The DC political class engages in gossip and intrigue and concerns itself with fashion and parties. It is “This Town.” Meanwhile things continue to get more and more real for the citizens in the hinterlands where the economy continues to slowly go out like a mid moon tide.
Pish posh, never mind the narrow minded “flyover country” people. They do not understand the life we Washingtonians live. They are lucky we still let them visit the capital city in those horrid buses. Do people from Indiana ever fly on a plane for crying out loud? Why don’t they just go back to their Tea Party rallies, or whatever they do with their time.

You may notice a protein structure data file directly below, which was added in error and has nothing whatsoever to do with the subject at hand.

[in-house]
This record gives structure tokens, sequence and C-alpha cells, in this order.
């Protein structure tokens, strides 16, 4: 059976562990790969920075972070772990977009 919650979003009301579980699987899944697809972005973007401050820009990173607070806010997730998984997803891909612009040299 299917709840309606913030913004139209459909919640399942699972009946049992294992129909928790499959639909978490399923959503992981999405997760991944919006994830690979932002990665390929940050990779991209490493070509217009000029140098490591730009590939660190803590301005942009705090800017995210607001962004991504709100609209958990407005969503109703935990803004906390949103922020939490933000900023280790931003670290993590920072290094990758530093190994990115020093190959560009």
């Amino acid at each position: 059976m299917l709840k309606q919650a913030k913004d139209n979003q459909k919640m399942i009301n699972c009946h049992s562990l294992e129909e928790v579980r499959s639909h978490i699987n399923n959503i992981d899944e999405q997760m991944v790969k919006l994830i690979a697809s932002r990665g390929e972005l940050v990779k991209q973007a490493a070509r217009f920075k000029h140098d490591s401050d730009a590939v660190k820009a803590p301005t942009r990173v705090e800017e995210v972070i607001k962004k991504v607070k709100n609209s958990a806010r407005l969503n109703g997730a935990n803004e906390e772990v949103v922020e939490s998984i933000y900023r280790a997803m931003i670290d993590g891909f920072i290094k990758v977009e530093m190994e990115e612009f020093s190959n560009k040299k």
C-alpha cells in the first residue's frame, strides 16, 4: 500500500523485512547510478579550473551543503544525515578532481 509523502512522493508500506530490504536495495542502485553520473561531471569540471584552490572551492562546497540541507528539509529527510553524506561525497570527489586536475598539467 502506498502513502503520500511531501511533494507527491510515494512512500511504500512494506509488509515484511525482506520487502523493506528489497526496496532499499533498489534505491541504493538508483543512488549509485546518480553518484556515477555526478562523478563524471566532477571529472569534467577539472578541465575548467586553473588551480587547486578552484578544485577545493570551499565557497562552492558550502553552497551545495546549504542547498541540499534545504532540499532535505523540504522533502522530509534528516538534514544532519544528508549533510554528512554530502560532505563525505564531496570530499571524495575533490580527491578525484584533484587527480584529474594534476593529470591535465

(From The National Review)
Sometime in the mid-first century a.d., an otherwise little known consular official, Gaius Petronius, wrote a brilliant satirical novel about the gross and pretentious new Roman-imperial elite. The Satyricon is an often-cruel parody about how the Roman agrarian republic of old had degenerated into a wealth-obsessed, empty society of wannabe new elites, flush with money, and both obsessed with and bored with sex. Most of the Satyricon is lost. But in its longest surviving chapter — “Dinner with Trimalchio” — Petronius might as well have been describing our own 21st-century nomenklatura.